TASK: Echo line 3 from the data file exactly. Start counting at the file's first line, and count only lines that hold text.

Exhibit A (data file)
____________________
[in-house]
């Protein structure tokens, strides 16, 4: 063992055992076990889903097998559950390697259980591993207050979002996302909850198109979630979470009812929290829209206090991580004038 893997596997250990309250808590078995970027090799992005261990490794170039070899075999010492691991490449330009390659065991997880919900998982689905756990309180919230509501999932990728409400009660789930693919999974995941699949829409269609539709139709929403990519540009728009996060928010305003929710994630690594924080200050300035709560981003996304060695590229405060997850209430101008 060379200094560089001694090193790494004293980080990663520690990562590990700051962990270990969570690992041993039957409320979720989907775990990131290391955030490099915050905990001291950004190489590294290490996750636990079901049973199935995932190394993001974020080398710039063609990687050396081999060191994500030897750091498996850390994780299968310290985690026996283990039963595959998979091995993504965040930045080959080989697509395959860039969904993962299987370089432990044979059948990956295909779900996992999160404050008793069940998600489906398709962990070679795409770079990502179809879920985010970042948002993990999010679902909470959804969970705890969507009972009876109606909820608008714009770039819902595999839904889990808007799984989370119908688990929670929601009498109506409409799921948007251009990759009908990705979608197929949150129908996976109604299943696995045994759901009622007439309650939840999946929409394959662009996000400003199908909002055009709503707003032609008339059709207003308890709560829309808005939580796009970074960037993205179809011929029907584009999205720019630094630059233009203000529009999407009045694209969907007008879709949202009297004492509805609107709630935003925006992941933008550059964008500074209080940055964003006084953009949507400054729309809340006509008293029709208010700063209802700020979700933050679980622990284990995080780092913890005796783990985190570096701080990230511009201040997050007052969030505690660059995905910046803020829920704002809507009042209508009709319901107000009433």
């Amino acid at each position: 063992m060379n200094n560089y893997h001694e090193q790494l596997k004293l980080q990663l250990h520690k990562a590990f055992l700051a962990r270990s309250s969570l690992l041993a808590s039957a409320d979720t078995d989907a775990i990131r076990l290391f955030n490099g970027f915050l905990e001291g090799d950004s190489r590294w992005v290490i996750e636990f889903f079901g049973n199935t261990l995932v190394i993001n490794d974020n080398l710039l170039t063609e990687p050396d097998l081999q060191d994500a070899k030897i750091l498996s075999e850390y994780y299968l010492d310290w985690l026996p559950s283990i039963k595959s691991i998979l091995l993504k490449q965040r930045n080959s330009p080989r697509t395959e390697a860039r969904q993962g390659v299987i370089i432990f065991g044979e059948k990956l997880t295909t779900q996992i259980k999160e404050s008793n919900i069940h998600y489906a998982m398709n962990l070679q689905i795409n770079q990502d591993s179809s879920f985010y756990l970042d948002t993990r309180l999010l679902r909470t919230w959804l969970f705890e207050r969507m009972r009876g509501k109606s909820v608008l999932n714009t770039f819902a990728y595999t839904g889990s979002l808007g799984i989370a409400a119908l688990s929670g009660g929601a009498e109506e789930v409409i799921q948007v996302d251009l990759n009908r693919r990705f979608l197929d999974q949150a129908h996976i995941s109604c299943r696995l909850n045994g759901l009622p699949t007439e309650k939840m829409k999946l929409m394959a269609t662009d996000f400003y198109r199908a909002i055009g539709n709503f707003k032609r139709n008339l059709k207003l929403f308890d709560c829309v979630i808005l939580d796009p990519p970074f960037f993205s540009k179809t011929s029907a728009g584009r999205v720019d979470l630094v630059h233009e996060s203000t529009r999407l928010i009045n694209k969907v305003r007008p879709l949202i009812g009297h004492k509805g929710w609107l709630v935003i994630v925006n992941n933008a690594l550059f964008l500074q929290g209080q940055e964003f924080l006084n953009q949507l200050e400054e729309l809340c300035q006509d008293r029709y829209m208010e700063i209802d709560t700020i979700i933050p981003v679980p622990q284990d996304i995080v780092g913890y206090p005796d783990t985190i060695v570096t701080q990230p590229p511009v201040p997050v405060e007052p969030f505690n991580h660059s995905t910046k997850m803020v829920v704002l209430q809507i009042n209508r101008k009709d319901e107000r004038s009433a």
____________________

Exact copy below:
């Amino acid at each position: 063992m060379n200094n560089y893997h001694e090193q790494l596997k004293l980080q990663l250990h520690k990562a590990f055992l700051a962990r270990s309250s969570l690992l041993a808590s039957a409320d979720t078995d989907a775990i990131r076990l290391f955030n490099g970027f915050l905990e001291g090799d950004s190489r590294w992005v290490i996750e636990f889903f079901g049973n199935t261990l995932v190394i993001n490794d974020n080398l710039l170039t063609e990687p050396d097998l081999q060191d994500a070899k030897i750091l498996s075999e850390y994780y299968l010492d310290w985690l026996p559950s283990i039963k595959s691991i998979l091995l993504k490449q965040r930045n080959s330009p080989r697509t395959e390697a860039r969904q993962g390659v299987i370089i432990f065991g044979e059948k990956l997880t295909t779900q996992i259980k999160e404050s008793n919900i069940h998600y489906a998982m398709n962990l070679q689905i795409n770079q990502d591993s179809s879920f985010y756990l970042d948002t993990r309180l999010l679902r909470t919230w959804l969970f705890e207050r969507m009972r009876g509501k109606s909820v608008l999932n714009t770039f819902a990728y595999t839904g889990s979002l808007g799984i989370a409400a119908l688990s929670g009660g929601a009498e109506e789930v409409i799921q948007v996302d251009l990759n009908r693919r990705f979608l197929d999974q949150a129908h996976i995941s109604c299943r696995l909850n045994g759901l009622p699949t007439e309650k939840m829409k999946l929409m394959a269609t662009d996000f400003y198109r199908a909002i055009g539709n709503f707003k032609r139709n008339l059709k207003l929403f308890d709560c829309v979630i808005l939580d796009p990519p970074f960037f993205s540009k179809t011929s029907a728009g584009r999205v720019d979470l630094v630059h233009e996060s203000t529009r999407l928010i009045n694209k969907v305003r007008p879709l949202i009812g009297h004492k509805g929710w609107l709630v935003i994630v925006n992941n933008a690594l550059f964008l500074q929290g209080q940055e964003f924080l006084n953009q949507l200050e400054e729309l809340c300035q006509d008293r029709y829209m208010e700063i209802d709560t700020i979700i933050p981003v679980p622990q284990d996304i995080v780092g913890y206090p005796d783990t985190i060695v570096t701080q990230p590229p511009v201040p997050v405060e007052p969030f505690n991580h660059s995905t910046k997850m803020v829920v704002l209430q809507i009042n209508r101008k009709d319901e107000r004038s009433a």